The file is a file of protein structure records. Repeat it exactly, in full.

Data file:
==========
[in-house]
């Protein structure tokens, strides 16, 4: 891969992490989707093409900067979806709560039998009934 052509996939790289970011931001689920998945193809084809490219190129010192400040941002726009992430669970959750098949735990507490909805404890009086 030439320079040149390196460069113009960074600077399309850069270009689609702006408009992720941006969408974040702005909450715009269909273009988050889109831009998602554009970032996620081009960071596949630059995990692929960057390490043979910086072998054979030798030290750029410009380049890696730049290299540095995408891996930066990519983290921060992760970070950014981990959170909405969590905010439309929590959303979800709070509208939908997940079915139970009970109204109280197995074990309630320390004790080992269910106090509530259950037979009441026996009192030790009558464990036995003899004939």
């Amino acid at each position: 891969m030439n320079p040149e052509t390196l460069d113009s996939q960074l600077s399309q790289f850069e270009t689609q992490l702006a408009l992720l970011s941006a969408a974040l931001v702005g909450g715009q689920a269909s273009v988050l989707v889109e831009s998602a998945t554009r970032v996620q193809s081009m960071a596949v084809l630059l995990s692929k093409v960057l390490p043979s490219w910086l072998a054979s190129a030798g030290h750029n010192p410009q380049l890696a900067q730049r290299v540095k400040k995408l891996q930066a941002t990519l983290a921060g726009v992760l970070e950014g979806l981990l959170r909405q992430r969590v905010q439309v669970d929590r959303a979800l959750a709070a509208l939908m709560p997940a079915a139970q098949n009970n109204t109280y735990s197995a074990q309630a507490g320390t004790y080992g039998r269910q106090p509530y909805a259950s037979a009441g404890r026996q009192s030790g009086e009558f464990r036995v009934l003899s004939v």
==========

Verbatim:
[in-house]
């Protein structure tokens, strides 16, 4: 891969992490989707093409900067979806709560039998009934 052509996939790289970011931001689920998945193809084809490219190129010192400040941002726009992430669970959750098949735990507490909805404890009086 030439320079040149390196460069113009960074600077399309850069270009689609702006408009992720941006969408974040702005909450715009269909273009988050889109831009998602554009970032996620081009960071596949630059995990692929960057390490043979910086072998054979030798030290750029410009380049890696730049290299540095995408891996930066990519983290921060992760970070950014981990959170909405969590905010439309929590959303979800709070509208939908997940079915139970009970109204109280197995074990309630320390004790080992269910106090509530259950037979009441026996009192030790009558464990036995003899004939």
């Amino acid at each position: 891969m030439n320079p040149e052509t390196l460069d113009s996939q960074l600077s399309q790289f850069e270009t689609q992490l702006a408009l992720l970011s941006a969408a974040l931001v702005g909450g715009q689920a269909s273009v988050l989707v889109e831009s998602a998945t554009r970032v996620q193809s081009m960071a596949v084809l630059l995990s692929k093409v960057l390490p043979s490219w910086l072998a054979s190129a030798g030290h750029n010192p410009q380049l890696a900067q730049r290299v540095k400040k995408l891996q930066a941002t990519l983290a921060g726009v992760l970070e950014g979806l981990l959170r909405q992430r969590v905010q439309v669970d929590r959303a979800l959750a709070a509208l939908m709560p997940a079915a139970q098949n009970n109204t109280y735990s197995a074990q309630a507490g320390t004790y080992g039998r269910q106090p509530y909805a259950s037979a009441g404890r026996q009192s030790g009086e009558f464990r036995v009934l003899s004939v």